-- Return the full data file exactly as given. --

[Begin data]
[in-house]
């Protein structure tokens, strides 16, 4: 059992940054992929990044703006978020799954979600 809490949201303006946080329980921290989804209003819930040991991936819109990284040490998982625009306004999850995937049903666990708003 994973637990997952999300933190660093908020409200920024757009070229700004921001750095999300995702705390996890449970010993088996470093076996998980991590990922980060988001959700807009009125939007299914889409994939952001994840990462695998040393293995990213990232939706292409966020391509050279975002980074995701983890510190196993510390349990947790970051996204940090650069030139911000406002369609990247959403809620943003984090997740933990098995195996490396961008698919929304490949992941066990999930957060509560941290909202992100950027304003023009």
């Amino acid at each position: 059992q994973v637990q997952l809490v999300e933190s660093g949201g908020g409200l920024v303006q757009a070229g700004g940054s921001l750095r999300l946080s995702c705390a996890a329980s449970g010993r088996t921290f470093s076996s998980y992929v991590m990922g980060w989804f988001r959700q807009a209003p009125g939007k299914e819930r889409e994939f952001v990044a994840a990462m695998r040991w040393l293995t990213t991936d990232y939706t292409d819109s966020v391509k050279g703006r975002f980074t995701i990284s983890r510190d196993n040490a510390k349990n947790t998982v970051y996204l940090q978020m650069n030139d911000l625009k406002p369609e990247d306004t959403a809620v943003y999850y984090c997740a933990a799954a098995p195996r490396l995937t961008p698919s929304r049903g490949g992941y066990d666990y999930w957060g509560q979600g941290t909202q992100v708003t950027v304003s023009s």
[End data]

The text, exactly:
[in-house]
């Protein structure tokens, strides 16, 4: 059992940054992929990044703006978020799954979600 809490949201303006946080329980921290989804209003819930040991991936819109990284040490998982625009306004999850995937049903666990708003 994973637990997952999300933190660093908020409200920024757009070229700004921001750095999300995702705390996890449970010993088996470093076996998980991590990922980060988001959700807009009125939007299914889409994939952001994840990462695998040393293995990213990232939706292409966020391509050279975002980074995701983890510190196993510390349990947790970051996204940090650069030139911000406002369609990247959403809620943003984090997740933990098995195996490396961008698919929304490949992941066990999930957060509560941290909202992100950027304003023009």
């Amino acid at each position: 059992q994973v637990q997952l809490v999300e933190s660093g949201g908020g409200l920024v303006q757009a070229g700004g940054s921001l750095r999300l946080s995702c705390a996890a329980s449970g010993r088996t921290f470093s076996s998980y992929v991590m990922g980060w989804f988001r959700q807009a209003p009125g939007k299914e819930r889409e994939f952001v990044a994840a990462m695998r040991w040393l293995t990213t991936d990232y939706t292409d819109s966020v391509k050279g703006r975002f980074t995701i990284s983890r510190d196993n040490a510390k349990n947790t998982v970051y996204l940090q978020m650069n030139d911000l625009k406002p369609e990247d306004t959403a809620v943003y999850y984090c997740a933990a799954a098995p195996r490396l995937t961008p698919s929304r049903g490949g992941y066990d666990y999930w957060g509560q979600g941290t909202q992100v708003t950027v304003s023009s």